As you look around the yard, you notice the flowerbeds are in full color. The vegetable garden is producing and the grass is green from all the rain. Everywhere you look, the land appears to thrive. As your eyes wander around the yard, you look down and notice the stepping stone path you are standing on. Yikes, the dirt is showing and weeds are growing. You need to fix that problem.
How to Choose Plants
Choose some low-growing plants to fill in the empty areas between the stones. By planting the right, low maintenance plants, will help soften the harsh look of the stone path. Before you run out and start buying low growing plants, make some notes about the path you want to embellish. Take a notebook and write down some things about your stone path. How much light shines on the stone path during the day? Is your path in allow area that will hold in water, is the soil well draining, and how much traffic will go across your stone path. You can plant grass between the stones, with the mower if they are flush with the ground. If you really want grass, there is no problem as you can take the weed eater and cut the grass with that. If the stones receive a lot of traffic, the grass can wear out. I know this, because we have two paths worn into the grass in our yard. We have one path in the front yard and the other path is in the back. We made these paths through the years from walking over to visit my parents.
Stepping on Thyme
If you want one of the most forgiving plants to fill in the area between the stepping-stones, choose a member of the thyme family. They are perfect for heavy traffic areas. Not only will thyme look beautiful in your walkway, they will scent the air as you walk across them. If you live in zones 5 through 9, choose the ornamental thyme. The actual height of this plant is between one and three inches. The leaves from thyme are small, soft and fuzzy feeling and they are grey in color. The flowers are pale mauve in color. From mid to late June, the thyme begins to bloom. Walking across the thyme will remind you of walking across a thick carpet. It will feel lush beneath your feet. Does thyme sound too good to be true? Well, there may be one drawback to having this plant and that is bees. Bees love thyme plants. If you are allergic to bees, then this is not the plant for you. One variety of thyme to consider is wooly thyme. This plant grows easily and requires little care. It loves full sun and likes having its roots growing in well-drained soil. This plant, once established, requires little watering to keep it growing.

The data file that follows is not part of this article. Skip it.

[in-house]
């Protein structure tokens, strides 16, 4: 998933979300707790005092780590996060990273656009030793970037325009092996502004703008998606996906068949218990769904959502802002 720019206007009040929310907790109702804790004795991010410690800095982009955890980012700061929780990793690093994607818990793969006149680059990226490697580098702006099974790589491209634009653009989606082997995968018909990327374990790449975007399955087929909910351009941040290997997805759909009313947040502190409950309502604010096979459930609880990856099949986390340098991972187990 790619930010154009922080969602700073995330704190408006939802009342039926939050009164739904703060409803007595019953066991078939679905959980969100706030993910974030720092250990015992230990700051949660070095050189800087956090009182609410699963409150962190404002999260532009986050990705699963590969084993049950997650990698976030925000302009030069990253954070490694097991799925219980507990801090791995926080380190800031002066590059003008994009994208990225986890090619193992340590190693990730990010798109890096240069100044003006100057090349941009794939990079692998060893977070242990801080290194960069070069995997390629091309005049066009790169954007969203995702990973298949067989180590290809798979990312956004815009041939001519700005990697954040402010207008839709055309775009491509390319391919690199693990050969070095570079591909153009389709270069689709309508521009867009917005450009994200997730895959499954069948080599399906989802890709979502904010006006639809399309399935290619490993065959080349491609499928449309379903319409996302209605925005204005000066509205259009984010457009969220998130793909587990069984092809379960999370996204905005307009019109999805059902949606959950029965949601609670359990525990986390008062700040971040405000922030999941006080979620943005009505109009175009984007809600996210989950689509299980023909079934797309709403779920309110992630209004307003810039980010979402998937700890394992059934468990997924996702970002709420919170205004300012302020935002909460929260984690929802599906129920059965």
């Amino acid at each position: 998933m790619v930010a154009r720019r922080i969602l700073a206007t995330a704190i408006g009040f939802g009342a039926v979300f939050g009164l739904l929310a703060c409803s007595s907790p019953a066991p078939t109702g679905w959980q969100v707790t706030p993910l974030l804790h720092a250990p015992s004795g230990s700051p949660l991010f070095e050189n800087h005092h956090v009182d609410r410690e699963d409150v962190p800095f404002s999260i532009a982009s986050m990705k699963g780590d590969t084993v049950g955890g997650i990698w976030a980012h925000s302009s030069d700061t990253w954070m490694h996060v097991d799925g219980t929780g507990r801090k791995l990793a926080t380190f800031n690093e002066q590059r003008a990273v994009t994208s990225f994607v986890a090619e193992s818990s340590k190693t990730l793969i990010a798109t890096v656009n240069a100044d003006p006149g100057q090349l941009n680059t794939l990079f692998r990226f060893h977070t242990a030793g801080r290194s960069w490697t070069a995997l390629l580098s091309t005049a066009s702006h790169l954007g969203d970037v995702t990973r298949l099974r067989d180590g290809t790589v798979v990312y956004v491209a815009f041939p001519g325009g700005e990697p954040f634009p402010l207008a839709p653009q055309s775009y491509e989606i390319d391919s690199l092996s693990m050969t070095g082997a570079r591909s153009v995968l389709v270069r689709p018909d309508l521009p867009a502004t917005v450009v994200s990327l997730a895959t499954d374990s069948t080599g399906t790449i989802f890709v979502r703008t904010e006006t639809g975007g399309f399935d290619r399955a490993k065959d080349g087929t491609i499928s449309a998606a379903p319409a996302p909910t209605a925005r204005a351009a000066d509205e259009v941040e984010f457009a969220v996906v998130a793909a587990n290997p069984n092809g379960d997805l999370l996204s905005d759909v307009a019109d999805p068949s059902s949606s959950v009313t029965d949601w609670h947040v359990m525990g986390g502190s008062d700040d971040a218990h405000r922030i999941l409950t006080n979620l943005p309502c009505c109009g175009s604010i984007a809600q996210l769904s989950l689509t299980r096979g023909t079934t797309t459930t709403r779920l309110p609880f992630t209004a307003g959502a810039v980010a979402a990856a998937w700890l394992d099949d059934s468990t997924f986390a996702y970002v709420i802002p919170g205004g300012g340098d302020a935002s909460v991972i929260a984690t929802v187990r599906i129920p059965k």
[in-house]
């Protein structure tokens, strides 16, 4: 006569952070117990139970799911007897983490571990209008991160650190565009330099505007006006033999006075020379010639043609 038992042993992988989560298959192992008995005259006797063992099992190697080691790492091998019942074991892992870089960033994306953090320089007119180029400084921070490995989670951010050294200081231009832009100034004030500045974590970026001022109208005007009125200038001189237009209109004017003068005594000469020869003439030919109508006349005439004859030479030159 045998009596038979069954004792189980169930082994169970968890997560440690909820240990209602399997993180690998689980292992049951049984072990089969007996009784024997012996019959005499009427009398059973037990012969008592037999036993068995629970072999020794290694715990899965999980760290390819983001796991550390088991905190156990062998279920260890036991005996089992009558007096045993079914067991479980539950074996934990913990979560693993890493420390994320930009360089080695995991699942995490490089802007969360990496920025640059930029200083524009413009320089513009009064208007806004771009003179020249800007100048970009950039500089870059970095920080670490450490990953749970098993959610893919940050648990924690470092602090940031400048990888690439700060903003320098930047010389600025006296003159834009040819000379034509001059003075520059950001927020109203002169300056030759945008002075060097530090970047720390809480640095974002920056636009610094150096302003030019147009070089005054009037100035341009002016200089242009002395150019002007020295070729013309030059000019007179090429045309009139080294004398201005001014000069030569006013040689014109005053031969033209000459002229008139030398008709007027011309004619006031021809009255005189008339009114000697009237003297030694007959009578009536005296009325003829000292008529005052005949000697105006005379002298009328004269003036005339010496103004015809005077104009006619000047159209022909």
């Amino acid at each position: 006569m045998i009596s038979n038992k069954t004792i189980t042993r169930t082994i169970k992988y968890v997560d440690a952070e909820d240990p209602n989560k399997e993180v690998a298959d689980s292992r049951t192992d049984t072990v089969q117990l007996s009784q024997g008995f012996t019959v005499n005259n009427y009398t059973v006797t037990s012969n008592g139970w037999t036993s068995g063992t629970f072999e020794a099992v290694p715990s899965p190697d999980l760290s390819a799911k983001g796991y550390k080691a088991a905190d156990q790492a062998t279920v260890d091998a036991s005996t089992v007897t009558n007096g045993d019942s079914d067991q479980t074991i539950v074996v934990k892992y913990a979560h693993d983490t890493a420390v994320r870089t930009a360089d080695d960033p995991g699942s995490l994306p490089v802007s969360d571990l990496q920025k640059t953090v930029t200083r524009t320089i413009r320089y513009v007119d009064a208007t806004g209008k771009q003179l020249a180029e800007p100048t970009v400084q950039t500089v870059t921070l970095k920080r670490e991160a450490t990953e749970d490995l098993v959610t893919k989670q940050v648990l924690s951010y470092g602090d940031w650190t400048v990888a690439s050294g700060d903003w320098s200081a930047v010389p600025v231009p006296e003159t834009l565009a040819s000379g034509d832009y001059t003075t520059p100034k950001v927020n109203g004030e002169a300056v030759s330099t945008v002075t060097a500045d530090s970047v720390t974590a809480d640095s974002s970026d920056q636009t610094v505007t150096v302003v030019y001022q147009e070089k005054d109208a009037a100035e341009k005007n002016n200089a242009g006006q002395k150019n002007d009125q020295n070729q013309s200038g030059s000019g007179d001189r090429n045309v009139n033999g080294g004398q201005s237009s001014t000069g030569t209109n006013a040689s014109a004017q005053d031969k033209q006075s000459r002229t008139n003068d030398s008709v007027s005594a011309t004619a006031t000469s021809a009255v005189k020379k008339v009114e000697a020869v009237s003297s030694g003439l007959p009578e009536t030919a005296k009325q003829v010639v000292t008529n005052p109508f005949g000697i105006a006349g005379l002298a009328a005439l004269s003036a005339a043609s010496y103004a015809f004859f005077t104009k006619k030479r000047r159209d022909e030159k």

History in Thyme
Growing thyme goes back through the centuries. In Greek and Roman times, they used thyme as an aphrodisiac. The knights had thyme embroidered on their scarves. Thyme was a symbol of courage when the knights rode into the battle. If you go back in time to the period of Egyptian kings and pyramids, they used thyme as a mummification ingredient. Today we use thyme as an herb to flavor our foods. This plant has been growing through the centuries and still surviving today. What a historical plant to have growing along the pathways of our yard.
Brass Buttons is another great plant to grow between the stepping-stones. Brass buttons is hardy in zones 4 through 7. What makes this plant nice to grow is how thick it will grow. It fills in so densely that weeds can’t break through their barrier. You don’t have to worry about mowing the brass buttons because it grows only two inches in height. The leaves of the brass buttons are bronze colored with a dark midrib and they resemble those of a fern. This New Zealand native likes to grow in an area with part shade. Water them when the season is dry to keep them looking fresh. If you choose to plant brass buttons, you may want to contain it to grow only within the stone path. Brass buttons likes to spread. If you want to keep it growing in only one area you will need to block it by putting down root barrier.
Blue Star Creeper
Blue star creeper is a pretty plant to grow and holds up well to foot traffic. This plant is hardy in zones 5 through 7. Blue star creeper has pale-blue flowers and begins to bloom early in the summer. This plant will grow in full sun to light shade. Although it prefers a well-drained soil, it will grow in almost any soil except clay. The blue star creeper has two drawbacks on this plant. One is that the Brass Buttons likes to spread. You will need to put down a root barrier to keep it contained in the area you want it to grow. This plant will loose its leaves if you live in an area where the temperatures are colder during the winter.